Focus on eliminating terror safe havens in Pakistan: India to UNSC
Pakistan needs to change its "mindset" of differentiating between good and bad terrorists, India has told the UN Security Council, urging it to focus on challenges posed by terrorism emanating from the safe havens from across the border.
Indian Ambassador to the UN Syed Akbaruddin told the Security Council it is Indias vision that Afghanistan regain its place and New Delhi remain committed to work closely with its regional and international partners to bring peace, security, stability and prosperity in Afghanistan.
"There is a common Afghan saying that roughly translates as "If water is muddied downstream, dont waste your time filtering it; better to go upstream to clean it," Akbaruddin said during a special ministerial meeting on Afghanistan.
Underlining that support for voices of peace in Afghanistan alone is not enough, Akbaruddin said, "We must focus on addressing the challenges posed by cross border terrorism emanating from safe havens and sanctuaries to our region and especially to Afghanistan".
"If we do so, the decay, which has been inflicted on Afghanistan, can be made reversible," he added.
It is Indias vision that Afghanistan regain its place and New Delhi remain committed to work closely with its regional and international partners to bring peace, security, stability and prosperity in Afghanistan.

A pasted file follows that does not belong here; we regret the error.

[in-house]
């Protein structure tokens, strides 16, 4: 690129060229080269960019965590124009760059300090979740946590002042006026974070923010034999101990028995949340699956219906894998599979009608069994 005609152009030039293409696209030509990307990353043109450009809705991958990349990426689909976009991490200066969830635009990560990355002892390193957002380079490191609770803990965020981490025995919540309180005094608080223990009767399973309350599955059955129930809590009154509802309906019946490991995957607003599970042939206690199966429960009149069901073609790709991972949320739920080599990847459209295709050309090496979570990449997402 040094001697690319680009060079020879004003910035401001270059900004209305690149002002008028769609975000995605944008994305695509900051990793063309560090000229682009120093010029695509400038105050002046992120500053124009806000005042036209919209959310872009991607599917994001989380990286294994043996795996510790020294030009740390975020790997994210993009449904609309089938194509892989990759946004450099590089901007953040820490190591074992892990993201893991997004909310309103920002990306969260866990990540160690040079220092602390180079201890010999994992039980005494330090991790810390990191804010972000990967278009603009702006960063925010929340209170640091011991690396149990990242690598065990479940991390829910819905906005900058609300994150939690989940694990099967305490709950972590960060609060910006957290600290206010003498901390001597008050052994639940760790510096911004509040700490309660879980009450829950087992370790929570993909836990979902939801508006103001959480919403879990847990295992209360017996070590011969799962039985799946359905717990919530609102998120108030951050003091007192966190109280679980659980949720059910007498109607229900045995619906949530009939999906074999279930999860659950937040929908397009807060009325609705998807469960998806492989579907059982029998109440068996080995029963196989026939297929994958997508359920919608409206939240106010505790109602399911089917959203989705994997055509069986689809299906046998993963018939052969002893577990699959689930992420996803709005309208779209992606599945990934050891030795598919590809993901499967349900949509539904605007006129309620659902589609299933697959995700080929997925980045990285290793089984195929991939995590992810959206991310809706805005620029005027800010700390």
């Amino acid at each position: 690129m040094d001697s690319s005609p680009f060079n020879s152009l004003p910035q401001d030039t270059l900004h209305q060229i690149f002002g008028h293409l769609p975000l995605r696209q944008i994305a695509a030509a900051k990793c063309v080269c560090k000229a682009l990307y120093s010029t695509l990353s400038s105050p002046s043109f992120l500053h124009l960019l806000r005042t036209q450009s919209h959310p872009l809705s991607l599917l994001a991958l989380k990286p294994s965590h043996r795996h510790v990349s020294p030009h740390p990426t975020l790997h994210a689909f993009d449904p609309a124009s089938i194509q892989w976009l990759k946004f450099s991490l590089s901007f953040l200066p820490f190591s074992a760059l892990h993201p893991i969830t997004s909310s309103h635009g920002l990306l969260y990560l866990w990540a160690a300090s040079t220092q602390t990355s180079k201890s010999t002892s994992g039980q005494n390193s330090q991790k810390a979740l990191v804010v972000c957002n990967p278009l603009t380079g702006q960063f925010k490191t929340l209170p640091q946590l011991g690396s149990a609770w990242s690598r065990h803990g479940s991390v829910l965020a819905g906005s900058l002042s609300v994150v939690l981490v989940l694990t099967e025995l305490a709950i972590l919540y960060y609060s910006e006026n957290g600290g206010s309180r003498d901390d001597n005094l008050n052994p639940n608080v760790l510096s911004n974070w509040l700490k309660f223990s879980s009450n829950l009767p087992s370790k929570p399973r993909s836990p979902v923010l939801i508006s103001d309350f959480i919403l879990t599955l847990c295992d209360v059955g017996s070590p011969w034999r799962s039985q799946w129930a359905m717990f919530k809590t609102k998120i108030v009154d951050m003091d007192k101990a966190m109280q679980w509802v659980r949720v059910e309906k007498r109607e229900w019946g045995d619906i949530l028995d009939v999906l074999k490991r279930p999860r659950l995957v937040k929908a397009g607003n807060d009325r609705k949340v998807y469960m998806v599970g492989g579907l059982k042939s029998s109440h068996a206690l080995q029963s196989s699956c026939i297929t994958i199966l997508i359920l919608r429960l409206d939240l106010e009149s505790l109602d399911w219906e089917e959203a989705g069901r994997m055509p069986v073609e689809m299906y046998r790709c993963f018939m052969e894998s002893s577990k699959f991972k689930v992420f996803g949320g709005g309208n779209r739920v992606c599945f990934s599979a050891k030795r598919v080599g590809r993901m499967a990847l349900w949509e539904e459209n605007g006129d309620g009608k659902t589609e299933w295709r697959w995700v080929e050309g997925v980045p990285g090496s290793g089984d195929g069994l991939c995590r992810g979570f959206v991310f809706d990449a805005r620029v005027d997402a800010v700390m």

"It is with this in mind that our Prime Minister Narendra Modi, during his visit to Afghanistan on December 24, 2015 to inaugurate the Parliament building, stopped over in Lahore, Pakistan," he said.
"Unfortunately, these visits were followed by a heinous and barbaric terrorist attack on the Pathankot airbase on January 1, 2016, perpetrated and planned by the very same mindsets which attack the spirit of Afghanistan every day," he added.
"These mind sets differentiate between good and bad terrorists. These mindsets refuse to see reason in peace. They are mindsets that are reluctant to join hands in moving the region forward to build a shared future for our people and our youth. These mindsets, Mr. President, need to change," Akbaruddin said.